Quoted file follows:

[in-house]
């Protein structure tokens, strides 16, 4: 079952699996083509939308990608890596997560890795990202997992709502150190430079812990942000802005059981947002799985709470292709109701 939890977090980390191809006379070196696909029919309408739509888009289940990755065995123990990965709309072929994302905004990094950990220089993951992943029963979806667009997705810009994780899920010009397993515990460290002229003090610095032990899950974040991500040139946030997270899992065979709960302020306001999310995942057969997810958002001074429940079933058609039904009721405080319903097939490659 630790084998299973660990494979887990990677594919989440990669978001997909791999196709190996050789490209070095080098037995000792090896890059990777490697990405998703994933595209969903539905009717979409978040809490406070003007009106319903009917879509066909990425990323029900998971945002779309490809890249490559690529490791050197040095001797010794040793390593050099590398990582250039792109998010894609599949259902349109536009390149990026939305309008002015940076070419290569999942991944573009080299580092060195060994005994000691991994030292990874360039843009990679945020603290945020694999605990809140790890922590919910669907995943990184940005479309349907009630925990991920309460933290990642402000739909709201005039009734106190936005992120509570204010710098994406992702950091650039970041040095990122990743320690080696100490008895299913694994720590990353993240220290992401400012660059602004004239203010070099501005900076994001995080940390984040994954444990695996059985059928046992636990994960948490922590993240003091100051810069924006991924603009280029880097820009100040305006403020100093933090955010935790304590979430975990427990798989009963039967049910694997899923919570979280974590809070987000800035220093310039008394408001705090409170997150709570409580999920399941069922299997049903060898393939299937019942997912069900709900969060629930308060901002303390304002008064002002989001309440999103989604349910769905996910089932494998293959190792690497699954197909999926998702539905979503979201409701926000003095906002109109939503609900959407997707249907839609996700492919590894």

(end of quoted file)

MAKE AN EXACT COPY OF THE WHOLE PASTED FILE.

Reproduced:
[in-house]
């Protein structure tokens, strides 16, 4: 079952699996083509939308990608890596997560890795990202997992709502150190430079812990942000802005059981947002799985709470292709109701 939890977090980390191809006379070196696909029919309408739509888009289940990755065995123990990965709309072929994302905004990094950990220089993951992943029963979806667009997705810009994780899920010009397993515990460290002229003090610095032990899950974040991500040139946030997270899992065979709960302020306001999310995942057969997810958002001074429940079933058609039904009721405080319903097939490659 630790084998299973660990494979887990990677594919989440990669978001997909791999196709190996050789490209070095080098037995000792090896890059990777490697990405998703994933595209969903539905009717979409978040809490406070003007009106319903009917879509066909990425990323029900998971945002779309490809890249490559690529490791050197040095001797010794040793390593050099590398990582250039792109998010894609599949259902349109536009390149990026939305309008002015940076070419290569999942991944573009080299580092060195060994005994000691991994030292990874360039843009990679945020603290945020694999605990809140790890922590919910669907995943990184940005479309349907009630925990991920309460933290990642402000739909709201005039009734106190936005992120509570204010710098994406992702950091650039970041040095990122990743320690080696100490008895299913694994720590990353993240220290992401400012660059602004004239203010070099501005900076994001995080940390984040994954444990695996059985059928046992636990994960948490922590993240003091100051810069924006991924603009280029880097820009100040305006403020100093933090955010935790304590979430975990427990798989009963039967049910694997899923919570979280974590809070987000800035220093310039008394408001705090409170997150709570409580999920399941069922299997049903060898393939299937019942997912069900709900969060629930308060901002303390304002008064002002989001309440999103989604349910769905996910089932494998293959190792690497699954197909999926998702539905979503979201409701926000003095906002109109939503609900959407997707249907839609996700492919590894």